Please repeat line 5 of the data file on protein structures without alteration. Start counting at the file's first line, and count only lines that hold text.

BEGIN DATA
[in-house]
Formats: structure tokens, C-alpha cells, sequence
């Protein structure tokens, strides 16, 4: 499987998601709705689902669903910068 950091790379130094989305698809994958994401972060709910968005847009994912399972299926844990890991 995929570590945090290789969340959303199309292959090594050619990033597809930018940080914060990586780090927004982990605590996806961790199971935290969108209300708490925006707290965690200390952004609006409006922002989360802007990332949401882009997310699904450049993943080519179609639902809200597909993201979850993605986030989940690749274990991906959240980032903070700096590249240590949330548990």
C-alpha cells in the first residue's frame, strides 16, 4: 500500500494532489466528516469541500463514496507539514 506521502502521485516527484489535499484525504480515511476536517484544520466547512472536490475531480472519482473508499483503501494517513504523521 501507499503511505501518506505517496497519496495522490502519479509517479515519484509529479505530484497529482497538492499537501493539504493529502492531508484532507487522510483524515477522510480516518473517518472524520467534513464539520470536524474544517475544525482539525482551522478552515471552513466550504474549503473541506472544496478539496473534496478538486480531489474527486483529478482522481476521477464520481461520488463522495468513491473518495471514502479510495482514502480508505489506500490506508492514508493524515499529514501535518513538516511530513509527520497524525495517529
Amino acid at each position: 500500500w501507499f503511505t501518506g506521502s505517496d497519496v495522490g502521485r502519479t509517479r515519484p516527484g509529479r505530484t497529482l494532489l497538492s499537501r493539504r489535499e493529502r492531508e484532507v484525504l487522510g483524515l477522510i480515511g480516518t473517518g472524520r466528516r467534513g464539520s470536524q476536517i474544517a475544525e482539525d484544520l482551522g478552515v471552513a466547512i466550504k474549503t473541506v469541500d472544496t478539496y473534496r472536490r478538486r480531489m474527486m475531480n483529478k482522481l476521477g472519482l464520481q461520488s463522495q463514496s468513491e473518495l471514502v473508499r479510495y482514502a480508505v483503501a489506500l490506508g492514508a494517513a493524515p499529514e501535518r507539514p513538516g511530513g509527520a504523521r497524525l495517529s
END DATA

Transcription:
Amino acid at each position: 500500500w501507499f503511505t501518506g506521502s505517496d497519496v495522490g502521485r502519479t509517479r515519484p516527484g509529479r505530484t497529482l494532489l497538492s499537501r493539504r489535499e493529502r492531508e484532507v484525504l487522510g483524515l477522510i480515511g480516518t473517518g472524520r466528516r467534513g464539520s470536524q476536517i474544517a475544525e482539525d484544520l482551522g478552515v471552513a466547512i466550504k474549503t473541506v469541500d472544496t478539496y473534496r472536490r478538486r480531489m474527486m475531480n483529478k482522481l476521477g472519482l464520481q461520488s463522495q463514496s468513491e473518495l471514502v473508499r479510495y482514502a480508505v483503501a489506500l490506508g492514508a494517513a493524515p499529514e501535518r507539514p513538516g511530513g509527520a504523521r497524525l495517529s